Your RV’s black tank can be a stinky subject. Maintenance of this tank is one of the most misunderstood areas of your RV. The black tank is simply used to store your toilet waste. This tank takes a bit more effort to maintain than your grey or fresh water tanks. If maintenance is done properly this tanks will provide you with years of trouble free performance.
Solids in the black tank are what make maintenance of this tank the most difficult of all the tanks. The solids, which can accumulate in the black tank, tend to plug the drain valve and accumulate along the tank sidewalls quite easily. You should always use proper black tank chemicals to help aid in the decomposing of these solids. If left untreated the tank will build up with sludge. This build up restricts the proper drainage when flushing the tank. Once this sludge builds up on the inside of your tank the odor is extremely difficult to control and may not go away without replacing the tank.
There are several different types of black tank chemicals on the market. Some of them deodorize, some help decompose, while others do both. These additives come in liquid, dry powder and drop-in pouch type. They come in large containers or pre-measured amounts. Do not use common household chemicals. The use of these non-RV products can have adverse effects when used in combination with RV solutions. The Black Tank is definitely not an area of the RV we would like to see explode.
Many people recommend enzyme-based chemicals, which use live bacteria to breakdown and digest the odor causing waste. Other people like the more traditional formaldehyde type chemicals. There has been a lot of controversy on this subject. Formaldehyde has taken a lot of heat in recent years, but from what I have found there is quite a bit of hype with very little substance. Some people state that formaldehyde hinders with the performance of biological sewage treatment systems. I have researched this topic extensively and found that if used properly, formaldehyde will NOT adversely affect these systems. Between the two types, formaldehyde has proven to do a better job in controlling odors and does at least as good a job of breaking down solids.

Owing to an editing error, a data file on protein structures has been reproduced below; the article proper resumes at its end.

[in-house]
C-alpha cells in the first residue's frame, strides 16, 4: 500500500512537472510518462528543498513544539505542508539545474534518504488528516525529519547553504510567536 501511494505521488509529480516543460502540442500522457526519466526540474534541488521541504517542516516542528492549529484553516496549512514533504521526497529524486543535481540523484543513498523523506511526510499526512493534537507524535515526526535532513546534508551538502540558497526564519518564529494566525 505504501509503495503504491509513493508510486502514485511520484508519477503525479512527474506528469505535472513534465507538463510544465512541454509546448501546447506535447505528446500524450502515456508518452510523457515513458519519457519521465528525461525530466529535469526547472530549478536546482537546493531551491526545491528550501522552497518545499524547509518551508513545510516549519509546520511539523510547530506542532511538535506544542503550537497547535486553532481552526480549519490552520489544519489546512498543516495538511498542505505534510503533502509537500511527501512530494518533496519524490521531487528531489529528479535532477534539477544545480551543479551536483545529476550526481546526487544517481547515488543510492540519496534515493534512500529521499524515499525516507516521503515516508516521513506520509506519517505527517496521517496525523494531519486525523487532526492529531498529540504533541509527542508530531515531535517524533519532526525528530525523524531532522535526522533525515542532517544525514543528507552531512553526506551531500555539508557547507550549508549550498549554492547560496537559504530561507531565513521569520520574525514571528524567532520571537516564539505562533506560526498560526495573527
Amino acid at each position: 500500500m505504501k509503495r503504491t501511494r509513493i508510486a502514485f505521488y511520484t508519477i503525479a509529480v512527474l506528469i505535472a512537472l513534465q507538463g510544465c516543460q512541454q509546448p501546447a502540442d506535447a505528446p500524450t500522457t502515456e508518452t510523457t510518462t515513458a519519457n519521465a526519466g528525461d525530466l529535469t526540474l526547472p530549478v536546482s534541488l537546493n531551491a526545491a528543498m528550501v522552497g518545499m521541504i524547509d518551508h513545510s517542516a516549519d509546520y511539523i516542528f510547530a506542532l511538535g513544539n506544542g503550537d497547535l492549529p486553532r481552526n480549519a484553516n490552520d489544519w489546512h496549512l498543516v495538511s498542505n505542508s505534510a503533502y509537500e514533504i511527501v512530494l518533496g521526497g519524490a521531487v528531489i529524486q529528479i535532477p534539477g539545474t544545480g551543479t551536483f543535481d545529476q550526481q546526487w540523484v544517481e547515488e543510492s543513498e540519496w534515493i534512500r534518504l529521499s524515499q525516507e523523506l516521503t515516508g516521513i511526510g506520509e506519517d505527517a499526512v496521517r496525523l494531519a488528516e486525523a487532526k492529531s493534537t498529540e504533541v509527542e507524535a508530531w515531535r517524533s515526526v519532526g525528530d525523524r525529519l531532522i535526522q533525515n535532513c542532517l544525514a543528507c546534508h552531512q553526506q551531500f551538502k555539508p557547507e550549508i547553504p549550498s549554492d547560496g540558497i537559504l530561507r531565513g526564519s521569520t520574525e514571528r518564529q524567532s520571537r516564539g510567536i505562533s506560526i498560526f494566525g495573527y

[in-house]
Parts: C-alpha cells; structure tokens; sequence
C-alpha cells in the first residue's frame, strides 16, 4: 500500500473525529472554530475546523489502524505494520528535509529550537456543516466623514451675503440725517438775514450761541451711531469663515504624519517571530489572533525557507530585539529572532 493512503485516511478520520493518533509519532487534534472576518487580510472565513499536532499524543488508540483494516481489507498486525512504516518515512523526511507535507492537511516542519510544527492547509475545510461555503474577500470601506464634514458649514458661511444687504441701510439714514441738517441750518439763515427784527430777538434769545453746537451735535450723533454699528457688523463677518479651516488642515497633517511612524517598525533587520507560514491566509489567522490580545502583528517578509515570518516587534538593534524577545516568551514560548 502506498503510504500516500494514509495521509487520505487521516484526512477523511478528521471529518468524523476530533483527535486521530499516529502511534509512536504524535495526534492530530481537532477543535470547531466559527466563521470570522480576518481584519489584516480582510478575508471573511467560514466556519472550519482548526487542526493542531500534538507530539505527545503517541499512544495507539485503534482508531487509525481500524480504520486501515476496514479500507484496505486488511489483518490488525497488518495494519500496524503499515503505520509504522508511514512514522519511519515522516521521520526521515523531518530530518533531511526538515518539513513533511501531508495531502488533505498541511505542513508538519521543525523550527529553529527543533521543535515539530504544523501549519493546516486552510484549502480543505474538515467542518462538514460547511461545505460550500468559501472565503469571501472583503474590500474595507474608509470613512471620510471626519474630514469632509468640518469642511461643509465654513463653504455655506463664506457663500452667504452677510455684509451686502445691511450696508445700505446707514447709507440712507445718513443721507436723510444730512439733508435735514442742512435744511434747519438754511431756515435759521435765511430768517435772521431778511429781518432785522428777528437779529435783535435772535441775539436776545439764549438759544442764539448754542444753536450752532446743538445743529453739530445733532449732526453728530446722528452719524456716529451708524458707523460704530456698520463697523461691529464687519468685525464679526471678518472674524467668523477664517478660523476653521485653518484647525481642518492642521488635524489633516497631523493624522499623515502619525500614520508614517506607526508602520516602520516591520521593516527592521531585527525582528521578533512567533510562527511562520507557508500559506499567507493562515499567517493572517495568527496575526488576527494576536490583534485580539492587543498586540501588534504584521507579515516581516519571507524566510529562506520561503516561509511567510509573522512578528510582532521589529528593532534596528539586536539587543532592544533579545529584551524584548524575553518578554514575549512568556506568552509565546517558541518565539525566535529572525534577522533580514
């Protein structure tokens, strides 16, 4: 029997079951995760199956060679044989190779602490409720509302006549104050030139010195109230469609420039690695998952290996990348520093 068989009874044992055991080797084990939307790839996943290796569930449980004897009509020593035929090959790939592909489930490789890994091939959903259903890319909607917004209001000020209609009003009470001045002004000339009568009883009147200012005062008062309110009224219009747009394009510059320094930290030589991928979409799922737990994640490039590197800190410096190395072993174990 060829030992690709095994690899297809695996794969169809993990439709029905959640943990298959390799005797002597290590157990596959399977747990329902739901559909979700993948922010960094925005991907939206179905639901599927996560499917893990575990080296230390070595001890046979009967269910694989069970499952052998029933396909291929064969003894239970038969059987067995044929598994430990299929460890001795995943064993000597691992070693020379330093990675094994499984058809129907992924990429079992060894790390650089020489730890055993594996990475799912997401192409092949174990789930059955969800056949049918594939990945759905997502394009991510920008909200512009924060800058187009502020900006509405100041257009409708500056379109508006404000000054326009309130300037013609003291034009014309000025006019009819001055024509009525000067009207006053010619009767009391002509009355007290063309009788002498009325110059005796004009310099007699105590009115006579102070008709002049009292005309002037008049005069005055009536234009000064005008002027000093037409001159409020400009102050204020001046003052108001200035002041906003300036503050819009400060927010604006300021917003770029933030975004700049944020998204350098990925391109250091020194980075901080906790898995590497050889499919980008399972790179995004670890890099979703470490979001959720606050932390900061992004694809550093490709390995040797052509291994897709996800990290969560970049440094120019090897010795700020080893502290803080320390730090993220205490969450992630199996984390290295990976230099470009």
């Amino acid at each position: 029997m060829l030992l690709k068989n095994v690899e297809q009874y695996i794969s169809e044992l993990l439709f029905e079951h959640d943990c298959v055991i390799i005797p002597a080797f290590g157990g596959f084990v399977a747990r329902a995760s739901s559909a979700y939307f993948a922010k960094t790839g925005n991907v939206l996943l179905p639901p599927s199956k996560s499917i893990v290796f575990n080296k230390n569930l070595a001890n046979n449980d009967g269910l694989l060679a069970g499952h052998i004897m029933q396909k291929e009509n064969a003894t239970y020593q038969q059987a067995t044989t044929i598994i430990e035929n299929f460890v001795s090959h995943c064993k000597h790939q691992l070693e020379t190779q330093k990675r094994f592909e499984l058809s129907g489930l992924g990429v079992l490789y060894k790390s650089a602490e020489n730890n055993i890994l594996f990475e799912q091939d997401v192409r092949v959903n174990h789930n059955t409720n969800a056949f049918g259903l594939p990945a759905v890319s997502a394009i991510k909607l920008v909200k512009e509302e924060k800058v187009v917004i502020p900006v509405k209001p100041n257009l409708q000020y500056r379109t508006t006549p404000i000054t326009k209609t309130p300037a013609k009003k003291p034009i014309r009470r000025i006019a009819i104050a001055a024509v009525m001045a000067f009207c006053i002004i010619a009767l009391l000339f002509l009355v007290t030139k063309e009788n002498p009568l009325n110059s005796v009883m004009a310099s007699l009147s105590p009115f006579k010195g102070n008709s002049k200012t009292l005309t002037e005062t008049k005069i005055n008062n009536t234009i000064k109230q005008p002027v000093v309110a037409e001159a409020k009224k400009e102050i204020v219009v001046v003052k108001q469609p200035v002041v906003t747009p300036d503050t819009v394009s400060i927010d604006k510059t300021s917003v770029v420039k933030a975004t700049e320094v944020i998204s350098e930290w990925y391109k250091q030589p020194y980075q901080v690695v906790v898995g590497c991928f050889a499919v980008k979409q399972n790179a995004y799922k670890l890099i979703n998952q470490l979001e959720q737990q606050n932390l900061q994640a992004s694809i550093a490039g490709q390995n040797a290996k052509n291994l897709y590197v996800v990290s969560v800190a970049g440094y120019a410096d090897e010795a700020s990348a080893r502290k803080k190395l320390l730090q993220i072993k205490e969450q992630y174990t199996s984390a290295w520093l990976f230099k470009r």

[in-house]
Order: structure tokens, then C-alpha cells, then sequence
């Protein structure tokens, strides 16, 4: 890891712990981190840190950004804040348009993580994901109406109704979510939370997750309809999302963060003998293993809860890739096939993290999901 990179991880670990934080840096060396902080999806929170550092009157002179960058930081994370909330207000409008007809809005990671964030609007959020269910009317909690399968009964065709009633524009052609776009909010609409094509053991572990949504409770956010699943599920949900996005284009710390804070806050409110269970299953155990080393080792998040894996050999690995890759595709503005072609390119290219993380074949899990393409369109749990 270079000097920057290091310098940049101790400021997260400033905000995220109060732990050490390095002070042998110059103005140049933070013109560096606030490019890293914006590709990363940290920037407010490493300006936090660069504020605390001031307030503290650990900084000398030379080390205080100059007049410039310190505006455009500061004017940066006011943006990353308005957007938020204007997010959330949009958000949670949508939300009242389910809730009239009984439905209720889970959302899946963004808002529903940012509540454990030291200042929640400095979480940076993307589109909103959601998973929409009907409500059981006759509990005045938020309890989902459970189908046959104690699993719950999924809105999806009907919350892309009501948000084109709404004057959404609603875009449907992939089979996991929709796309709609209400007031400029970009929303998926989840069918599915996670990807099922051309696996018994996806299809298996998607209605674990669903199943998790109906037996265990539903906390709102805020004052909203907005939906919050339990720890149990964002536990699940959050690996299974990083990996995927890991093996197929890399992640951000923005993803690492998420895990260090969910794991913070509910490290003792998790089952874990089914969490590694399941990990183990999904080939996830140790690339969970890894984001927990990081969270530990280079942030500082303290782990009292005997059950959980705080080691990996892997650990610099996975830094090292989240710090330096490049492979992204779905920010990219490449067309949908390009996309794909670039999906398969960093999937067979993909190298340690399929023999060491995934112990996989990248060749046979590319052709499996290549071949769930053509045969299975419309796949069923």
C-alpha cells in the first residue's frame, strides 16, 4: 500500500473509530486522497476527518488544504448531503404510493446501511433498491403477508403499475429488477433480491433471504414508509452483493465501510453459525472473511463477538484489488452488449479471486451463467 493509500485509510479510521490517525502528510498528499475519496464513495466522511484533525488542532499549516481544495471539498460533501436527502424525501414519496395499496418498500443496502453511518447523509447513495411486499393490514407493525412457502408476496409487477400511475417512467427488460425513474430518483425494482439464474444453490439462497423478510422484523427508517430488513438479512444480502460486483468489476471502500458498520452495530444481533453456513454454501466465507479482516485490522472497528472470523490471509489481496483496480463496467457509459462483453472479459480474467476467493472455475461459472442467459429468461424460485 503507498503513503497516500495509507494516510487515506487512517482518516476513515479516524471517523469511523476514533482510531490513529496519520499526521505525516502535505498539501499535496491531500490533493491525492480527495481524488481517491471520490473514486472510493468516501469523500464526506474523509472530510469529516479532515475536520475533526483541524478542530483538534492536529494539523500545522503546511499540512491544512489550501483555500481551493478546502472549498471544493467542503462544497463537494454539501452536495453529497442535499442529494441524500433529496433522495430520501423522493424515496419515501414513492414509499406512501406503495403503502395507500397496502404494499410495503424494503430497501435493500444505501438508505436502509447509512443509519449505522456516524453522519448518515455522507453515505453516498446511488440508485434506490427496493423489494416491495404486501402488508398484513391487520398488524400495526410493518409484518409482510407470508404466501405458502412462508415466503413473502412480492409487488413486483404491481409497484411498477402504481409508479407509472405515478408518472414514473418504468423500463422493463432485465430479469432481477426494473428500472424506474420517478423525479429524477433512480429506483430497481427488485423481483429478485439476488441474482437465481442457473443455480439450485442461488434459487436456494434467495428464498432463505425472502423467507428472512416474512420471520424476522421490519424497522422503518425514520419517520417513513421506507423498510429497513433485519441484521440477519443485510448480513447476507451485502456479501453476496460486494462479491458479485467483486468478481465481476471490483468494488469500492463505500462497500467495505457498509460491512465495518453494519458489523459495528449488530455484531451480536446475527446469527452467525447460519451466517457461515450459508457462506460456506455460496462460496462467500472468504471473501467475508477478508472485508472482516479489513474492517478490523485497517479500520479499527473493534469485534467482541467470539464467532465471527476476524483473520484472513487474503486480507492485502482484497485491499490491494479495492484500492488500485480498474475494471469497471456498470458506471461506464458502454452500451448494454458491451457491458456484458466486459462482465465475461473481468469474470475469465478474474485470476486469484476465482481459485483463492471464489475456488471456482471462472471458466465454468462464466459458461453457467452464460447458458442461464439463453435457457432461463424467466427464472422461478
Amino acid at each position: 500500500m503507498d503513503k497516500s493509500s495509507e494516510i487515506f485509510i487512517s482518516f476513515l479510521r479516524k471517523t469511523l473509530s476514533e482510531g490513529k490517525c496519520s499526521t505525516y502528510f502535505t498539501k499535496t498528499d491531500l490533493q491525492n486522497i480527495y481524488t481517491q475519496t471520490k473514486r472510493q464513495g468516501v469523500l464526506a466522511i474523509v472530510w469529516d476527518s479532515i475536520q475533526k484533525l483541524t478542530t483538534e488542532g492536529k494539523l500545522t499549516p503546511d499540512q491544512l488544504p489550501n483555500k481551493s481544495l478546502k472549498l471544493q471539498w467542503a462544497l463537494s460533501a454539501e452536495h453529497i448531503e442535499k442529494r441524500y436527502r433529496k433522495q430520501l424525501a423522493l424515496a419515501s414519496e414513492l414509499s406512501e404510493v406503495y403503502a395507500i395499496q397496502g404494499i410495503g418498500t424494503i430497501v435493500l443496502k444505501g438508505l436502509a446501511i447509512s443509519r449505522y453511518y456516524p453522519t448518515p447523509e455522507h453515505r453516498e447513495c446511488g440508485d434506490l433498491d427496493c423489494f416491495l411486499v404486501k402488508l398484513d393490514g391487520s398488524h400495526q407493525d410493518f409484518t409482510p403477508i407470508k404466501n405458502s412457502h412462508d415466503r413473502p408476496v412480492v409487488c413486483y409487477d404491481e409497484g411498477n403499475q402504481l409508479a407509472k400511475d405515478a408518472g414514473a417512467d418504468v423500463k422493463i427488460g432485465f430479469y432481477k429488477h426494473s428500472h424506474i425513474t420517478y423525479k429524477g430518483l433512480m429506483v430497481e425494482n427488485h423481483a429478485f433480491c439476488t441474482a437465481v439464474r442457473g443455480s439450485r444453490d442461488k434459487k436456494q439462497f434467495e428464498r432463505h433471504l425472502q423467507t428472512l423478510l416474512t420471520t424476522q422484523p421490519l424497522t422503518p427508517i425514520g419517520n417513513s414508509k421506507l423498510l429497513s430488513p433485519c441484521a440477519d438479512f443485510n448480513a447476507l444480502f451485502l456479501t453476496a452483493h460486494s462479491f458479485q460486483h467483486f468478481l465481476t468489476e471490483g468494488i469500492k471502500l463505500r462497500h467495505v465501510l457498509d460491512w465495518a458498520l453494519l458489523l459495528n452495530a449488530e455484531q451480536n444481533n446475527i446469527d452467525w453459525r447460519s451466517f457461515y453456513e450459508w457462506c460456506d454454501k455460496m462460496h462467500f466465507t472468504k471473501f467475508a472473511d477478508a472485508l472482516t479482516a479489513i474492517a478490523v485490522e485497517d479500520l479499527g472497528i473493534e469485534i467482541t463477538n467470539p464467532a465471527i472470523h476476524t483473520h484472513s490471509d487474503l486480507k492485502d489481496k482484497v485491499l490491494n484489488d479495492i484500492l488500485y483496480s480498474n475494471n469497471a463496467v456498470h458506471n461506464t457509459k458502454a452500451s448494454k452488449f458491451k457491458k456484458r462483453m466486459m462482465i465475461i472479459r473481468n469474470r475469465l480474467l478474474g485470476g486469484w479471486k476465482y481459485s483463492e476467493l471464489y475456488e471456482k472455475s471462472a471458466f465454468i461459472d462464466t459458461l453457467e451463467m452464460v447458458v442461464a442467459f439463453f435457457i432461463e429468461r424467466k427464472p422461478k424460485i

A couple of times a year you will want to flush your tank. This can be done with a hose attached to a tank cleaning spray wand. You place the wand through the toilet into the tank while holding open the flush valve. The wand allows you to rinse down the tank and sidewalls when draining the tank. If you are lucky enough to have a flushing system built into the tank, then the entire procedure is much easier.
Black Tank additives should be included with a few gallons of water following the draining of your black tank. You want to make sure there is an inch or so of water covering the bottom of the tank prior to reusing it. This liquid layer will help prevent solids from building up on the bottom of the tank and aid in the breakdown process.
Tank chemicals need to be replenished every few days or so according to the label to stay effective. Outdoor temperature can also shorten the life span of these additives. This routine should be repeated throughout the entire camping season until you flush your tank and prepare your RV for winter storage.
With just a little extra work on your part, your black tank can do its job without raising a big stink about it.
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